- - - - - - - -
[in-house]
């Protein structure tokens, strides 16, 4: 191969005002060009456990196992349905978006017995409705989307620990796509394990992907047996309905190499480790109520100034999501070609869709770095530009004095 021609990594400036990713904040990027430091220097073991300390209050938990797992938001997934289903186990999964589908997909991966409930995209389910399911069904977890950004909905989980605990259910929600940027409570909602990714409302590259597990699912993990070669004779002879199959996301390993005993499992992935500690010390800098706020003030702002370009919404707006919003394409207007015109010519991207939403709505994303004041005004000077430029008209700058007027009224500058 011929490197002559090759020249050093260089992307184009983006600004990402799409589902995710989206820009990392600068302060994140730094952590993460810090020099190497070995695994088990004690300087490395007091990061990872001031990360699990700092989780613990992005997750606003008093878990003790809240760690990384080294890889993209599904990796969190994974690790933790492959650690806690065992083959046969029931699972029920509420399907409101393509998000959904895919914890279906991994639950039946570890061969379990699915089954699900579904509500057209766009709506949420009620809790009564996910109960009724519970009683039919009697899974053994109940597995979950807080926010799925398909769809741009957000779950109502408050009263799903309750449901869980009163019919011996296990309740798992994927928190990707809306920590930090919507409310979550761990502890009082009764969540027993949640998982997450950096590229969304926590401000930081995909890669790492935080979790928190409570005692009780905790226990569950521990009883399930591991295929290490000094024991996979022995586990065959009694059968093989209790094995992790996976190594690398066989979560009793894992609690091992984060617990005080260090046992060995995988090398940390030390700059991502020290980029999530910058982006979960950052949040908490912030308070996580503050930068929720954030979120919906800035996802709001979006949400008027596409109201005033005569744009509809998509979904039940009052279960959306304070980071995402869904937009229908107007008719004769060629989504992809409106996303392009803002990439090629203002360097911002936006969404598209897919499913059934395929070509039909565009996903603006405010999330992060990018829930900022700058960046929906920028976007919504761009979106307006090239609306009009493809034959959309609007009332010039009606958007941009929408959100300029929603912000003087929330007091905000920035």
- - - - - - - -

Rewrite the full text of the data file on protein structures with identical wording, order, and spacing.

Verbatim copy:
[in-house]
């Protein structure tokens, strides 16, 4: 191969005002060009456990196992349905978006017995409705989307620990796509394990992907047996309905190499480790109520100034999501070609869709770095530009004095 021609990594400036990713904040990027430091220097073991300390209050938990797992938001997934289903186990999964589908997909991966409930995209389910399911069904977890950004909905989980605990259910929600940027409570909602990714409302590259597990699912993990070669004779002879199959996301390993005993499992992935500690010390800098706020003030702002370009919404707006919003394409207007015109010519991207939403709505994303004041005004000077430029008209700058007027009224500058 011929490197002559090759020249050093260089992307184009983006600004990402799409589902995710989206820009990392600068302060994140730094952590993460810090020099190497070995695994088990004690300087490395007091990061990872001031990360699990700092989780613990992005997750606003008093878990003790809240760690990384080294890889993209599904990796969190994974690790933790492959650690806690065992083959046969029931699972029920509420399907409101393509998000959904895919914890279906991994639950039946570890061969379990699915089954699900579904509500057209766009709506949420009620809790009564996910109960009724519970009683039919009697899974053994109940597995979950807080926010799925398909769809741009957000779950109502408050009263799903309750449901869980009163019919011996296990309740798992994927928190990707809306920590930090919507409310979550761990502890009082009764969540027993949640998982997450950096590229969304926590401000930081995909890669790492935080979790928190409570005692009780905790226990569950521990009883399930591991295929290490000094024991996979022995586990065959009694059968093989209790094995992790996976190594690398066989979560009793894992609690091992984060617990005080260090046992060995995988090398940390030390700059991502020290980029999530910058982006979960950052949040908490912030308070996580503050930068929720954030979120919906800035996802709001979006949400008027596409109201005033005569744009509809998509979904039940009052279960959306304070980071995402869904937009229908107007008719004769060629989504992809409106996303392009803002990439090629203002360097911002936006969404598209897919499913059934395929070509039909565009996903603006405010999330992060990018829930900022700058960046929906920028976007919504761009979106307006090239609306009009493809034959959309609007009332010039009606958007941009929408959100300029929603912000003087929330007091905000920035």